That which is perfect is come
William Branham taught that 1 Corinthians 13:10 had been fulfilled in the message that William Branham taught. This teaching translates into the followers of William Branham teaching that that the gifts of the Holy Spirit had been done away with because "that which is perfect has come".
What the Bible teaches
Paul’s point in context does not have to do with “childishness” and “growing up,” but with the difference between the present and the future. He is illustrating that there will come a time when the gifts will pass away. The analogy, therefore, says that behavior from one period in one’s life is not appropriate to the other; the one is “done away with” when the other comes.
With the repeated “now, but then” language, these sentences bring out more sharply the contrast between the Corinthians’ present existence and that of the future.
The question is when will this take place. Was it in William Branham's ministry or at some other time?
To state that this took place in William Branham's ministry means that Paul the Apostle, the one that wrote significant portions of the New Testament, did not have the "perfect interpretation of the Word". It means that William Branham's understanding of what Paul wrote was greater than that of Paul himself.
So then, to what time is Paul referring?
It is obvious that it is referring to what Paul calls “the Day of the Lord” (the "eschaton" - I Corinthians 1:8; 3:13; 5:5) an to the end of the present era (the "telos", as in 1 Corinthians 15:24).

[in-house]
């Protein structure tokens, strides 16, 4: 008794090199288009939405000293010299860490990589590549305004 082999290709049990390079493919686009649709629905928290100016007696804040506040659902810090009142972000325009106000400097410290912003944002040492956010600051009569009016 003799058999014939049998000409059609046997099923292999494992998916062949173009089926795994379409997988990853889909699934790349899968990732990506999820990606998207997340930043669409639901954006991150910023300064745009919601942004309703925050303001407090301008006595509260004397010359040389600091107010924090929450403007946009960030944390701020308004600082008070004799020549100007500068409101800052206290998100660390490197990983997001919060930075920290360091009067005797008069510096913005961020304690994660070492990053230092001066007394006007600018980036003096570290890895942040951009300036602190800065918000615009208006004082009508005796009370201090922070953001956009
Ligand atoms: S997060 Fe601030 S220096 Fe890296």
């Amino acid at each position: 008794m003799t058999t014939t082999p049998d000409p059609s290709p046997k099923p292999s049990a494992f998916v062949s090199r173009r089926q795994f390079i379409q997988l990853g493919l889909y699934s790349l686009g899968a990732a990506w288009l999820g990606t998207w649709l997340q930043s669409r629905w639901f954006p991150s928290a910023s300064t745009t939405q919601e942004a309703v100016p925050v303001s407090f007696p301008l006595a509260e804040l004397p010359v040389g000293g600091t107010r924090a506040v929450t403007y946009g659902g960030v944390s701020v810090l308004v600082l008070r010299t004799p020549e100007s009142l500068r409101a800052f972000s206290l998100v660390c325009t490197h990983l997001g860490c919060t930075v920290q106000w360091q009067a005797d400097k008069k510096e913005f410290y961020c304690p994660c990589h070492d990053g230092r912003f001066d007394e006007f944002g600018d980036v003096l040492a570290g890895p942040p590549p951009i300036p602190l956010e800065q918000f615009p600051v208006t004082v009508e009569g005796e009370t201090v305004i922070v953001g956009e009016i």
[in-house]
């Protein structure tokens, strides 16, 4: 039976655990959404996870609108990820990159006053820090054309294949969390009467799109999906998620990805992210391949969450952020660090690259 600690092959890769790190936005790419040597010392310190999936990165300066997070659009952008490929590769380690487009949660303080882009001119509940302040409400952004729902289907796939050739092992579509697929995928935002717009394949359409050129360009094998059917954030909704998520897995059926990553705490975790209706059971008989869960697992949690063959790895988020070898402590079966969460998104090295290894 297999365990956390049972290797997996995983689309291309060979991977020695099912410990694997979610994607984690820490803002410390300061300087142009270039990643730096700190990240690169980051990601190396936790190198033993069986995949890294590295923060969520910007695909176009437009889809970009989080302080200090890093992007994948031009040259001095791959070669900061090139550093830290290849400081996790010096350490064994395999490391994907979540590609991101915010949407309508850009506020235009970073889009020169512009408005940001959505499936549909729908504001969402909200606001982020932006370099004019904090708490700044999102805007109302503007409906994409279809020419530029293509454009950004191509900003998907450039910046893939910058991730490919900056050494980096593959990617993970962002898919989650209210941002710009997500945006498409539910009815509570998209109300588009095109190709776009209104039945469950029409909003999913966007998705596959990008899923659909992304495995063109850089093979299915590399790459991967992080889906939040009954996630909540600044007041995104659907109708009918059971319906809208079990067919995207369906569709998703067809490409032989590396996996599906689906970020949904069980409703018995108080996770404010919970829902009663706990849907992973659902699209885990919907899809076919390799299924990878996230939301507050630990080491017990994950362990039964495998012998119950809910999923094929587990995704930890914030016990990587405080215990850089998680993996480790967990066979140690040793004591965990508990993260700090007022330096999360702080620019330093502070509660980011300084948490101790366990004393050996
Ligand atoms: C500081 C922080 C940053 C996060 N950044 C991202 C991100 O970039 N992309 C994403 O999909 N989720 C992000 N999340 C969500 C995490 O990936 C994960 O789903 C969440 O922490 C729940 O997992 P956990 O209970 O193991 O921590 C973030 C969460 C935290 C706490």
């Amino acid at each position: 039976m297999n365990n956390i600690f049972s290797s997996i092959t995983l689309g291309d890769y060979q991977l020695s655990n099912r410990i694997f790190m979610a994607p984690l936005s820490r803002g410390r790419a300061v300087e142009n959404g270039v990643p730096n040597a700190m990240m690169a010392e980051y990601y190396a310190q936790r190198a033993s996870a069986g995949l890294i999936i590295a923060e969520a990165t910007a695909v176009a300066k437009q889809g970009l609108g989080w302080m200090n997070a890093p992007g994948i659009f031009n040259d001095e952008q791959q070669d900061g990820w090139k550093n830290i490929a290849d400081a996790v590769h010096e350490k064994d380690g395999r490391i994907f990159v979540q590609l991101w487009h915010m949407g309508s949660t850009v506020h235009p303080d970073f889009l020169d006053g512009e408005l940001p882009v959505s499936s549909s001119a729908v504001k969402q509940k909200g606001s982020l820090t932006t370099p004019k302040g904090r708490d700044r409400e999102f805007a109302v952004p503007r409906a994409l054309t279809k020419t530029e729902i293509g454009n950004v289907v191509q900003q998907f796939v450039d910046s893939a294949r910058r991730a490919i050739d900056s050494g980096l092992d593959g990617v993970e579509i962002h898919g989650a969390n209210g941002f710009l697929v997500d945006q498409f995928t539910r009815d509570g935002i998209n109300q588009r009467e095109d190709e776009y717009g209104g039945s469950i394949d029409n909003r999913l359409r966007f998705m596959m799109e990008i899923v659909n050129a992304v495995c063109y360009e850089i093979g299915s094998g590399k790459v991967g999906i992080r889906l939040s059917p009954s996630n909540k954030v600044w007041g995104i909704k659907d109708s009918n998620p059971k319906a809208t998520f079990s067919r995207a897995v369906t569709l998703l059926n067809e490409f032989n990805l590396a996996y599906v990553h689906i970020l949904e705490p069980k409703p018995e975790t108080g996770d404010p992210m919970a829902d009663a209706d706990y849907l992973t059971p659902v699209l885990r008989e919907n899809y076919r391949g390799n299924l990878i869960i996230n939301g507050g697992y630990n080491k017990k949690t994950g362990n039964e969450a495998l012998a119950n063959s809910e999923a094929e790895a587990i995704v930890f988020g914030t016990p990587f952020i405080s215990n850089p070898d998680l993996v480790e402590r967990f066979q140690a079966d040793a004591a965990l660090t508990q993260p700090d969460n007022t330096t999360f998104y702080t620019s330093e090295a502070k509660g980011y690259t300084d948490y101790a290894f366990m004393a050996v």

Cessationists commit a major theological error which follows from the misinterpretation of 1 Corinthians 13:8–13; the belief that any or all of the gifts of the Spirit have already ceased. This violates every sensible reading of 1 Cor 13:12, and it has to distort the actual record of events throughout church history.
Pentecostals have an equally inappropriate interpretation when they see the “resumption” of these gifts during the last hundred years as the sign the end times. The gifts never entirely ceased, and if they were squelched for centuries by an overpowering and unbiblical institutionalization of the church, then their revival may in general be a sign that a certain health and balance has returned to Christianity, but not that some final generation or period of history prior to Christ’s return is necessarily present.
In every era of church history, “we see but a poor reflection as in a mirror”; only when Christ returns will we “see face to face.” This reminder should inspire humility in our personal relationships and the spiritual claims that we make for ourselves.
William Branham's interpretation of this passage is flawed because it is self-centered; pointing to himself and his perceived role as the major prophet forerunning Christ's return. However, this is a common feature of William Branham's view of himself.
William Branham Quotes